It was time for the final inspection.
No detail too small
Beck walked up to the casket and lifted the flag back, tucking it into neat pleats and leaving just enough room to open the heavy wooden lid. He walked around the flag several times, making sure each stripe lined up straight, smoothing the thick stitching with his soft white gloves.
Then he lifted the lid.
For the past five days, Beck had spent hours looking at pictures of Jim Cathey, listening to the family's stories, dabbing their tears. When he looked inside, they were no longer strangers.
For the next 10 minutes, Beck leaned over the open casket, checking the empty uniform that lay atop the tightly-shrouded body, making sure every ribbon and medal was in place. Occasionally, he pulled off a piece of lint or a stray thread and flicked it away.
Although casualty assistance officers receive an advisory from military morticians about whether a body is "viewable," some families insist on looking. The casualty assistance officer is often the one to make last-minute recommendations, since by then he knows the family and - after the final inspection - knows exactly what the family will see.
Whether or not the family decides on a viewing, Beck said, the procedure is no less meticulous.
In Cathey's case, the family decided not to look under the shroud. But Katherine wanted a few minutes alone with the open casket, to give her husband a few of the things they had shared - and one he never got to see.
Beck ran his hand alongside the shroud, taking one last look at the uniform.
He closed the lid and turned toward the door.
'I'm always kissing you, baby'
Katherine draped her body over the smooth wood, pressing her pregnant belly to the casket, as close to a hug as she could get.
Beck placed a hand on her back.
"Tell me when you're ready," he said. "Take your time."
He stepped back.
The air conditioner clicked on, filling the room with a low hum. Ten minutes passed. It clicked off, leaving the room to her soft moans.
She moved only to adjust her feet, continuing to rub her belly against the wood. She closed her eyes and whispered something.
Then she looked up at Beck.
"OK," she said.
As she stood at his arm, he opened the casket.
She didn't cry. She didn't speak. He gave her a few seconds, then took her hand and brought it to the middle of the empty uniform. He held her hand there and pressed down.
"He's here," he told her. "Feel right here."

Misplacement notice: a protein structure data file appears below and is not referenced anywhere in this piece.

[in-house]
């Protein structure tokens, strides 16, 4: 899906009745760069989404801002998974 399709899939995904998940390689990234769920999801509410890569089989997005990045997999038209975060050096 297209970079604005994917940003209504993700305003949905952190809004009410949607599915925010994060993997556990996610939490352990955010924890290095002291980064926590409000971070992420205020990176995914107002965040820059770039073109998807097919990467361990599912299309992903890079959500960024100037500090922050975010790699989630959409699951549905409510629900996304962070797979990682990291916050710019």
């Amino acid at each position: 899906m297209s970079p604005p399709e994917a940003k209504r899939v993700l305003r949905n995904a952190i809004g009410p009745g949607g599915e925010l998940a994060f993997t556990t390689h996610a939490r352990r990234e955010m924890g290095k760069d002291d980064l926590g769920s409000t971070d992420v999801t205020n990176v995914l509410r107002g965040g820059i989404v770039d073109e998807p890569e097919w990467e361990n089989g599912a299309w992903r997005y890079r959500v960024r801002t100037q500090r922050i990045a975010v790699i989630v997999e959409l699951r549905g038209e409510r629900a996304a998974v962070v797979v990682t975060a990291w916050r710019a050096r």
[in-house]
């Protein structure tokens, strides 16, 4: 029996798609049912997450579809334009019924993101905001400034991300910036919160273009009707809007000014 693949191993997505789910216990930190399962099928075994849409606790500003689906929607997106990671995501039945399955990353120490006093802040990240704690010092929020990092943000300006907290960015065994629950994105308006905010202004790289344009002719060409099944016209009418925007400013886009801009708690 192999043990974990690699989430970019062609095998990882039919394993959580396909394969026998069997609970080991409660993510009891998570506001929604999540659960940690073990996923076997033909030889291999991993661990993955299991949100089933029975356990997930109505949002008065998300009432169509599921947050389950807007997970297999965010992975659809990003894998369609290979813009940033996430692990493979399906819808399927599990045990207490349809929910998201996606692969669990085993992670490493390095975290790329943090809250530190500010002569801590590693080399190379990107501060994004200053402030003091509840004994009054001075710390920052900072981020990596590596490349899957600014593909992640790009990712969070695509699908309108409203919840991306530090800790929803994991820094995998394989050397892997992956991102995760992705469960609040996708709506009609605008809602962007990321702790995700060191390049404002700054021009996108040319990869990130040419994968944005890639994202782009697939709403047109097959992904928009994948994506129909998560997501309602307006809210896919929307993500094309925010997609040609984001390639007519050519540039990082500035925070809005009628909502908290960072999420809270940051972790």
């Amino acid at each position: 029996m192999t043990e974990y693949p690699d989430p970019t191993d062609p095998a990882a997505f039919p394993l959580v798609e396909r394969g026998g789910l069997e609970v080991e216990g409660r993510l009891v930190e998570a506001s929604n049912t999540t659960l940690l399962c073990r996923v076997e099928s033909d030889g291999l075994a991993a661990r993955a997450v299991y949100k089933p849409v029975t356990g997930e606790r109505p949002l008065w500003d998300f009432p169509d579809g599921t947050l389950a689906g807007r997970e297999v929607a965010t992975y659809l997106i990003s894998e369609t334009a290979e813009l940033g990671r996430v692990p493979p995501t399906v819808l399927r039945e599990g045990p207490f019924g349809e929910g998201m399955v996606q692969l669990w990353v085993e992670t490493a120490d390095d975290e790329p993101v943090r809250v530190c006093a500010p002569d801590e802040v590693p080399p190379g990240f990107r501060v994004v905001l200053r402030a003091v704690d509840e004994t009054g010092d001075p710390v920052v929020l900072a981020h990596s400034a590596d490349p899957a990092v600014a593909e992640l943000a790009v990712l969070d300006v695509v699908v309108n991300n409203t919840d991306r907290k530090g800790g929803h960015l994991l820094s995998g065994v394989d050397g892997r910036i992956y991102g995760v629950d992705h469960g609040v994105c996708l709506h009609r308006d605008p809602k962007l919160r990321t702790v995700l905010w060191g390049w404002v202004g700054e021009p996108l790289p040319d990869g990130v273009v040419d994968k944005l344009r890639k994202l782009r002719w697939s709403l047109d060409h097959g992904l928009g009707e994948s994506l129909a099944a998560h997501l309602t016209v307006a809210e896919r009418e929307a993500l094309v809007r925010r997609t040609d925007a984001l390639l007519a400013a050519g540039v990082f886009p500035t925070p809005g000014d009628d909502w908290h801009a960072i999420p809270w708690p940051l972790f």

She held her hand on the spot, pressing the uniform into the shrouded body beneath. She dragged her hand the length of all that was there.
Beck walked back to get the personal belongings Katherine had brought with her from Colorado.
"Where do you want to start?" he asked.
"With the picture of us kissing," she said.
She placed the picture at the top of the casket, above the neck of the uniform. She bent down and pressed her lips to it.
"I'm always kissing you, baby," she whispered.
She took several other photos of their lives together and placed them around the uniform. She gently added a bottle of her perfume, then picked up the dried, fragile flowers of her wedding bouquet.
Before Jim Cathey had left for officer training, they were married by a justice of the peace in Denver, planning a big wedding on his return from Iraq. Her wedding dress still hangs in her closet at home, unworn.
She placed the flowers alongside the uniform, then turned again to the major.
"The ultrasound," she said.
The fuzzy image was taken two days after her husband's death. Katherine had scheduled the appointment for a day when Jim was supposed to call, so they could both learn the baby's gender together. He had a feeling it was a boy, he had told her. If it was, she suggested they name the child after him.
She stood cradling the ultrasound, then moved forward and placed it on the pillow at the head of the casket. She stood there, watching for several minutes, then removed it.
She walked the length of the casket, then stepped back, still holding the only image of James J. Cathey Jr.
She leaned in and placed it over her husband's heart.